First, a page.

The streets are shining with all the rain that’s fallen tonight. The front desk of the police station closed at twelve, so we drive round the back. It’s bigger than you think. Once you come in off the road – slowly, checking the large reflective screens positioned high on the walls, gently across the speed humps, between the chicanes of parked response cars, vans, civilian cars and unmarked pursuit vehicles – the building rises up around you, a hulking letter C, alternating lines of long, narrow windows and yellow PVC cladding, stacked like the layers of a cake, capped with a roof of concrete icing and a cluster of aerials.
A police officer is waiting for us by the back door. He waves us into position, then comes round to the passenger door and holds it open as I climb out.
‘What it is – we sectioned this sixteen year old girl this evening. Found in the street, very distressed. She’s cut her arms up some, and then the other thing – she’s tied off her right hand with some cloth, really, really tightly and it’s looking bad. We would’ve taken her up the hospital ourselves, but to cap it all she says she’s taken some pills, so we had to call you.’
‘No worries. Where is she?’
‘I’ll take you there. Her name’s Casey.’
We follow him along a series of anonymous corridors to an interview room. He opens the door.
‘I think they just took her to the loo. Shouldn’t be long.’
‘What do we know about Casey, then?’
‘Registered as missing from a home for disturbed teenagers up country. Some previous – petty theft, shoplifting, drugs.’
Frank perches on the corner of the only table in the room. There is the sound of a slamming door and then voices approaching from further along the corridor. I move over to the window.
‘Here she is.’
He stands aside, and two, blue gloved police officers come in holding Casey upright by either arm. She has a sulky, smudged look to her, a school disco casualty in black halter neck top and crudely painted eyeliner. There is a thick stud in her lip, an agricultural thing, as if the authorities had decided to start tagging teenagers like cattle.
‘Not more police,’ she says, dragging her feet.
‘Casey, this is the ambulance. They’re here to help you.’
‘I don’t need no help. I just want to be left alone.’
Frank gestures to one of the chairs.
‘Have a seat, Casey and let’s have a chat.’
‘You sure you’re not police?’
‘Yep. Look at me. Do I look like police? They’d never have me.’
She grunts, the police officers release her arms, and she throws herself down in the chair.
Both of her bare arms are striped with cuts, some of them gaping and needing stitches. But the most compelling thing about Casey is her right hand. She has used a strip of cotton material to tie off the circulation to her hand at the wrist. The hand balloons inertly beyond the tourniquet, puce-red and ghastly.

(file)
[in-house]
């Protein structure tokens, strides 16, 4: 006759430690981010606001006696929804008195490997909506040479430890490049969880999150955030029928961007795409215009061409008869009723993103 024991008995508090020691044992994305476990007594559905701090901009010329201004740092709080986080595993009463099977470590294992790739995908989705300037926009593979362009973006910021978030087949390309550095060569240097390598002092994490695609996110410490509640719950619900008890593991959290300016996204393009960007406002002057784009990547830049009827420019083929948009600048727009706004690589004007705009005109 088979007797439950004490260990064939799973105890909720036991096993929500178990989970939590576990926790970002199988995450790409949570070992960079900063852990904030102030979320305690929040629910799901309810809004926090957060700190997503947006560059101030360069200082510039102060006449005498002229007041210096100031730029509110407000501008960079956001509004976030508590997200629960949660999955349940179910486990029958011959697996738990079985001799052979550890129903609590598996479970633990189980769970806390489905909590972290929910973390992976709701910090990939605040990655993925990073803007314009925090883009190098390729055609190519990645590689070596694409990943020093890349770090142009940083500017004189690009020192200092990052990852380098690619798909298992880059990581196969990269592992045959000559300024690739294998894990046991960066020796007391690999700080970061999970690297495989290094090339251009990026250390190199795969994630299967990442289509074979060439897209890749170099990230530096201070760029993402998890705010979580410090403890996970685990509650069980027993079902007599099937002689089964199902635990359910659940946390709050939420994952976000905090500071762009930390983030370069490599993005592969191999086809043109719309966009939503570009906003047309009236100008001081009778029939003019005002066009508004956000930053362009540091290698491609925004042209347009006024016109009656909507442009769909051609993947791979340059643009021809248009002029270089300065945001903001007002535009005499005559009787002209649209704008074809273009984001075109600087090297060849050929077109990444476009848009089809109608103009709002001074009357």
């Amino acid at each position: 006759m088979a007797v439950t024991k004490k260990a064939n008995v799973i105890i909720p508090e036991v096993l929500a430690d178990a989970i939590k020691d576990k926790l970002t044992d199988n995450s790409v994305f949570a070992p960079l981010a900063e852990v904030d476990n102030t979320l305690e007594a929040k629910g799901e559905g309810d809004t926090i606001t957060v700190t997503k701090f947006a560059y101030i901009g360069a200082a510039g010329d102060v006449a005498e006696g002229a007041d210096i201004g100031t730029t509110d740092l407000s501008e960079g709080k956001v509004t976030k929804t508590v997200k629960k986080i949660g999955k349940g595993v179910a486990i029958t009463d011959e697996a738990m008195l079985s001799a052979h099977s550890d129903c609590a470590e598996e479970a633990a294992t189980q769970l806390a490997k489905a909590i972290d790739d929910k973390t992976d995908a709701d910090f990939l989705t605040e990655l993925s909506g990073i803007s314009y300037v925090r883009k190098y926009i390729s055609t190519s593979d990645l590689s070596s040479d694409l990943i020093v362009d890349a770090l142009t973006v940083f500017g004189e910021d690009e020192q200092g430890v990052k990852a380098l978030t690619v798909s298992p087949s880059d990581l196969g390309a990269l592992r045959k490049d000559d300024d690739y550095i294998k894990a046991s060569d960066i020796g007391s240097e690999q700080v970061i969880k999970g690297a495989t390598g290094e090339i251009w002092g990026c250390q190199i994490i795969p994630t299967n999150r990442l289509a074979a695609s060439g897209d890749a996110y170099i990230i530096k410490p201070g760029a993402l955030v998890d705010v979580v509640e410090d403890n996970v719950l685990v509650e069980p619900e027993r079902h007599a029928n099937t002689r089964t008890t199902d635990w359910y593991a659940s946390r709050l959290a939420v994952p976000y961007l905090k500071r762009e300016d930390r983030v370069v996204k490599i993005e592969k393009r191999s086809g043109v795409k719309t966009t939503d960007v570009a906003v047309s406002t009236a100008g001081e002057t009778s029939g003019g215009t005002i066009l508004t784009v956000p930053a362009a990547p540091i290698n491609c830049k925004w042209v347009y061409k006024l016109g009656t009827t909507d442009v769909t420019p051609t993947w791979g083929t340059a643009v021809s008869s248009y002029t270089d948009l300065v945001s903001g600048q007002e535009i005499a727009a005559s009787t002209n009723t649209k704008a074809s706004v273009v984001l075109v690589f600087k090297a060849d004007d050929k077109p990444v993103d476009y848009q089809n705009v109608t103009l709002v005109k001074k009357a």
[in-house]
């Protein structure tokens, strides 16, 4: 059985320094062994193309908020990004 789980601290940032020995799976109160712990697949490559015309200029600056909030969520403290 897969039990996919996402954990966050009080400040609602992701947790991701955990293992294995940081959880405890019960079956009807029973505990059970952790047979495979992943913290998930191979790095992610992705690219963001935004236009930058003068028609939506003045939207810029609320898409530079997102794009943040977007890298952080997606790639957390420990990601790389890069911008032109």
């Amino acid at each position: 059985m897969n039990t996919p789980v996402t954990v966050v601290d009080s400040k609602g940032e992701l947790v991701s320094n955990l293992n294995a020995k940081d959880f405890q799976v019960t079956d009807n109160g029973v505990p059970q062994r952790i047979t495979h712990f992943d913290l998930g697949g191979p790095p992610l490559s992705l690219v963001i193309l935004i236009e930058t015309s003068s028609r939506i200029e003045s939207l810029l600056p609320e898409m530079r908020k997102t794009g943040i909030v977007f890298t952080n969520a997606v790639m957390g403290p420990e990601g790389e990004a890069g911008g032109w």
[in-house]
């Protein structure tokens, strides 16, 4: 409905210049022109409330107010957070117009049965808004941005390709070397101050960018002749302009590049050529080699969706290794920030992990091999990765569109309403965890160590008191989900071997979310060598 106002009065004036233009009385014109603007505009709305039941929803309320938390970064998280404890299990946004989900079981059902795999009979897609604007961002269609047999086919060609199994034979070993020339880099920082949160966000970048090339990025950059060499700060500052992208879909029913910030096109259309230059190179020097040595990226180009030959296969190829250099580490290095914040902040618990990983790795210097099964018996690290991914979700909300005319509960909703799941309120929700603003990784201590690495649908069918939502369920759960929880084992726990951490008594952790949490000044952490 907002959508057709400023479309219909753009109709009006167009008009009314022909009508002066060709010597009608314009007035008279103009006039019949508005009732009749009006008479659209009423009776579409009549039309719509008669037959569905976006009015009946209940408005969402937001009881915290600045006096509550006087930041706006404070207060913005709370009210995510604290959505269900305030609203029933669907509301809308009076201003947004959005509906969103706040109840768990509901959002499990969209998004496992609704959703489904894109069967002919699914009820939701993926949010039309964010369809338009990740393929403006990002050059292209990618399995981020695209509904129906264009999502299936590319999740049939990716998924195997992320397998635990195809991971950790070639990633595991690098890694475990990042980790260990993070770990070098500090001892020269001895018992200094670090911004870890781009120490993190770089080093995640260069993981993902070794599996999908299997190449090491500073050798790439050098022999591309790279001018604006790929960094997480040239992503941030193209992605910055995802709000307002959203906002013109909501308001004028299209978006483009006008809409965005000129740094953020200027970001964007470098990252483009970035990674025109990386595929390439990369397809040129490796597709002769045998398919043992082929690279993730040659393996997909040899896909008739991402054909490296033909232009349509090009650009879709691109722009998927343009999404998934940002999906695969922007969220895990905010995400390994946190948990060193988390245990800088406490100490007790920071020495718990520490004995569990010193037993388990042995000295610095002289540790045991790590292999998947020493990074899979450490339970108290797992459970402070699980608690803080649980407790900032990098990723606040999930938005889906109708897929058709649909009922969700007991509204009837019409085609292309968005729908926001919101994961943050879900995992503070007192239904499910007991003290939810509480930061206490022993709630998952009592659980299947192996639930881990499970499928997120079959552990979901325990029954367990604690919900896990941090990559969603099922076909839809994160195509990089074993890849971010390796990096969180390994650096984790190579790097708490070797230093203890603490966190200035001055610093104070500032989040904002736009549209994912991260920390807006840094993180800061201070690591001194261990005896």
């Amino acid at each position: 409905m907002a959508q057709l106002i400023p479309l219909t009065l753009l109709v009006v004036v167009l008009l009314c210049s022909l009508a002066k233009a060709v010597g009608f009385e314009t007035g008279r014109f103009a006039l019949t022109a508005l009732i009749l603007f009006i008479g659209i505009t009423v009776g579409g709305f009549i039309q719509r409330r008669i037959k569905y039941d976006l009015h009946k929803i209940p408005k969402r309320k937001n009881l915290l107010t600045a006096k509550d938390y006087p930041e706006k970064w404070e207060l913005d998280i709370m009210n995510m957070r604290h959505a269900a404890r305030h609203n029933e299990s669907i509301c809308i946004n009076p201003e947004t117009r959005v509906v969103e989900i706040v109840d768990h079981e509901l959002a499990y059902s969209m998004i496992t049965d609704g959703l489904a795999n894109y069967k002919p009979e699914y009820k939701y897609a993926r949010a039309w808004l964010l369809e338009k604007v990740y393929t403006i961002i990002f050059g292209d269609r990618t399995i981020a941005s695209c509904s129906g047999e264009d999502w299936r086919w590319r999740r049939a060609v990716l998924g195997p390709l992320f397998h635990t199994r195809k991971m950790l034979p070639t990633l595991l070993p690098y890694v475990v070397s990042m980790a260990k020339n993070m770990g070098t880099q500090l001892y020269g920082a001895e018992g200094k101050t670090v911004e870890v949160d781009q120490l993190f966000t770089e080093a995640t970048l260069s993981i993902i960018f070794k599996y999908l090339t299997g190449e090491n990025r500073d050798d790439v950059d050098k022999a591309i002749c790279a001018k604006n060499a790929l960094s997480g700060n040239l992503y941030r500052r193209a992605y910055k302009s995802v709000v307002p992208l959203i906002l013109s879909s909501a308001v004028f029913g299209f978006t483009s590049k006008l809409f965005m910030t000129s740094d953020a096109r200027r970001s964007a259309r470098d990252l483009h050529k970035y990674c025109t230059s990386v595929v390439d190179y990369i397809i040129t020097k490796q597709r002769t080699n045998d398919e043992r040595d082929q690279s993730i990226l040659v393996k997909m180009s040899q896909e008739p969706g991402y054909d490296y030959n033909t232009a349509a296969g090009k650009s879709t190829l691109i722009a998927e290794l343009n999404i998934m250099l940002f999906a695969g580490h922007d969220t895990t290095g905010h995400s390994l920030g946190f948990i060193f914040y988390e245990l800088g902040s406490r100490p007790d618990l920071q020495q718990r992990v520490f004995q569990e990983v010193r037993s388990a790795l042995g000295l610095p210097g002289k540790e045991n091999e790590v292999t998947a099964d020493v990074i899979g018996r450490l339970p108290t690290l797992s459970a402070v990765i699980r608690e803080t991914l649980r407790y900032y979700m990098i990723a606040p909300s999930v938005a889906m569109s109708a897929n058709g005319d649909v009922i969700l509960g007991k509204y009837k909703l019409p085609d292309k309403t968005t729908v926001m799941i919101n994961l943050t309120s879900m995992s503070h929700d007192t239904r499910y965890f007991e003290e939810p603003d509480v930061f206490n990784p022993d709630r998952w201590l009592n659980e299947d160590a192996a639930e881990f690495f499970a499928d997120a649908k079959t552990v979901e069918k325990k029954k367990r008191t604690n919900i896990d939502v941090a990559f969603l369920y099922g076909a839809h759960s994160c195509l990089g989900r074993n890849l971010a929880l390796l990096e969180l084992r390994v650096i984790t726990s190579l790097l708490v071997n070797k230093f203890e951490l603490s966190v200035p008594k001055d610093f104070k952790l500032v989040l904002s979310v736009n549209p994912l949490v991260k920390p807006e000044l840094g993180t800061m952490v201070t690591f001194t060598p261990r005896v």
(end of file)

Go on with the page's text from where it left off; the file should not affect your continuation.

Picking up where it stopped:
‘Why have you tied-off your hand like that, Casey?’
‘Don’t you touch it! Don’t you come near it!’
‘I just want to know why you’ve done that.’
‘If I tell you, you won’t do anything about it, will you?’
‘All I want to do is find out what’s going on with you tonight, Casey. That’s it. That’s all I’m interested in. So come on. Why have you tied off your hand?’
She cradles it in her lap.
‘It had to be punished. It stole things. It has to come off.’ She looks up at him. ‘It’s like the Arabs. If you steal, you lose your hand.’
‘Have you hurt yourself anywhere else? Apart from your hand and your cuts?’
‘How long’s that tourniquet been on, do you think?’
‘You’re not taking it off!’
‘I just want to know how long it’s been on, that’s all.’
‘About two hours.’
‘Okay, Casey. Okay.’
Frank stands up. He turns his back to Casey and looks at me intently, quietly slipping out a pair of shears from an inside pocket and handing them to me.
‘It’s coming off,’ he whispers. I nod.
He turns back to Casey and we both walk quickly over to her.
‘What are you doing? Fuck off.’
‘You’ll lose your hand, Casey. I’m sorry, darling, but the bandage is coming off.’
‘No! No! Don’t! Please!’
He has hold of her shoulders. I’m standing close in now so she can’t draw up her legs and kick me. The other two police officers hold her arms. She wrests beneath our control so violently it’s difficult to cut through the tourniquet without hurting her, but somehow I manage to work my way through the layers of material; one final cut, and it springs apart. We all relax our hold; she cradles her arm to her chest, crying and catching her breath in great, wretched sobs.
‘You promised! You promised you wouldn’t!’
‘I didn’t promise, Casey. I’m sorry we had to do it, but we were worried about your hand.’
‘I don’t want it.’
Over the next few minutes she gradually regains control of herself. Frank speaks to the police officers about arrangements to take her to hospital.
‘I’m not going,’ she says. ‘Forget it.’
One of the police officers kneels down beside her.
‘Casey? You’ve got to go to hospital and that’s the end of it. You have two choices. Either you go with these ambulance guys, or you go in the back of a horrible old police van. That’s just the way things are. So – what’s it going to be?’
She thinks for a second, then slowly raises her eyes to look at me.
‘I’ll go’ she says. ‘But not with him.’
Outside, there has been a fresh shower of rain and the night seems colder. I walk on ahead of the group and make the back of the ambulance ready. As they approach, I make sure I’m out of the way as Frank and the police officer with Casey between them climb inside. I slam the door shut and go round to the driver’s side of the cab. When I turn the engine over, the radio comes on: You are the sunshine of my life.
I call backwards over my shoulder through the partition window.
‘Ready to go?’
I check the mirrors and turn the wheel.